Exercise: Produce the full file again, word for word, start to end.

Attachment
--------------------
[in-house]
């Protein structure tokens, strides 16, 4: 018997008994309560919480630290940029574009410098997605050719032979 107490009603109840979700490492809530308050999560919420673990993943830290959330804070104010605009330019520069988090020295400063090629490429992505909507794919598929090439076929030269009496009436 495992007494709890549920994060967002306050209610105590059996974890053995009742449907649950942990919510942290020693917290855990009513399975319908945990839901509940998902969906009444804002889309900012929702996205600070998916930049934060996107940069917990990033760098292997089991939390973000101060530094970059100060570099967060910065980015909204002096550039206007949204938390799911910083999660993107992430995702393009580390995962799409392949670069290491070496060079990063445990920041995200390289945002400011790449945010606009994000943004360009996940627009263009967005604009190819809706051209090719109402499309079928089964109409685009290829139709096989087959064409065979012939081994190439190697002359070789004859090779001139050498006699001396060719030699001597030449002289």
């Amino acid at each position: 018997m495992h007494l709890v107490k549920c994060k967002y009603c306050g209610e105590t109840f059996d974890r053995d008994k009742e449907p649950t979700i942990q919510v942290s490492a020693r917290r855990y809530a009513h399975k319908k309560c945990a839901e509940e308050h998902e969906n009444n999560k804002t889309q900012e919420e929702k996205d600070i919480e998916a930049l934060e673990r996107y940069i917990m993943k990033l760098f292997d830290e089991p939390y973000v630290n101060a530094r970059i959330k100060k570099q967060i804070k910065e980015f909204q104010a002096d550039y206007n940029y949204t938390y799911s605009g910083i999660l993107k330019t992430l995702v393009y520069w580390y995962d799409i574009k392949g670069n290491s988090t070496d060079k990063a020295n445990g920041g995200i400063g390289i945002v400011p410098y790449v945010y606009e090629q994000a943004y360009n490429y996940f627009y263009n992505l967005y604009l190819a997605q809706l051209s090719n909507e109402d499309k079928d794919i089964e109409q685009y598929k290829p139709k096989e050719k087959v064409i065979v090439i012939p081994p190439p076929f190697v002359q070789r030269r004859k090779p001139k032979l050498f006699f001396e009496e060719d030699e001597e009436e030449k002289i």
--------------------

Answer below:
[in-house]
């Protein structure tokens, strides 16, 4: 018997008994309560919480630290940029574009410098997605050719032979 107490009603109840979700490492809530308050999560919420673990993943830290959330804070104010605009330019520069988090020295400063090629490429992505909507794919598929090439076929030269009496009436 495992007494709890549920994060967002306050209610105590059996974890053995009742449907649950942990919510942290020693917290855990009513399975319908945990839901509940998902969906009444804002889309900012929702996205600070998916930049934060996107940069917990990033760098292997089991939390973000101060530094970059100060570099967060910065980015909204002096550039206007949204938390799911910083999660993107992430995702393009580390995962799409392949670069290491070496060079990063445990920041995200390289945002400011790449945010606009994000943004360009996940627009263009967005604009190819809706051209090719109402499309079928089964109409685009290829139709096989087959064409065979012939081994190439190697002359070789004859090779001139050498006699001396060719030699001597030449002289």
């Amino acid at each position: 018997m495992h007494l709890v107490k549920c994060k967002y009603c306050g209610e105590t109840f059996d974890r053995d008994k009742e449907p649950t979700i942990q919510v942290s490492a020693r917290r855990y809530a009513h399975k319908k309560c945990a839901e509940e308050h998902e969906n009444n999560k804002t889309q900012e919420e929702k996205d600070i919480e998916a930049l934060e673990r996107y940069i917990m993943k990033l760098f292997d830290e089991p939390y973000v630290n101060a530094r970059i959330k100060k570099q967060i804070k910065e980015f909204q104010a002096d550039y206007n940029y949204t938390y799911s605009g910083i999660l993107k330019t992430l995702v393009y520069w580390y995962d799409i574009k392949g670069n290491s988090t070496d060079k990063a020295n445990g920041g995200i400063g390289i945002v400011p410098y790449v945010y606009e090629q994000a943004y360009n490429y996940f627009y263009n992505l967005y604009l190819a997605q809706l051209s090719n909507e109402d499309k079928d794919i089964e109409q685009y598929k290829p139709k096989e050719k087959v064409i065979v090439i012939p081994p190439p076929f190697v002359q070789r030269r004859k090779p001139k032979l050498f006699f001396e009496e060719d030699e001597e009436e030449k002289i």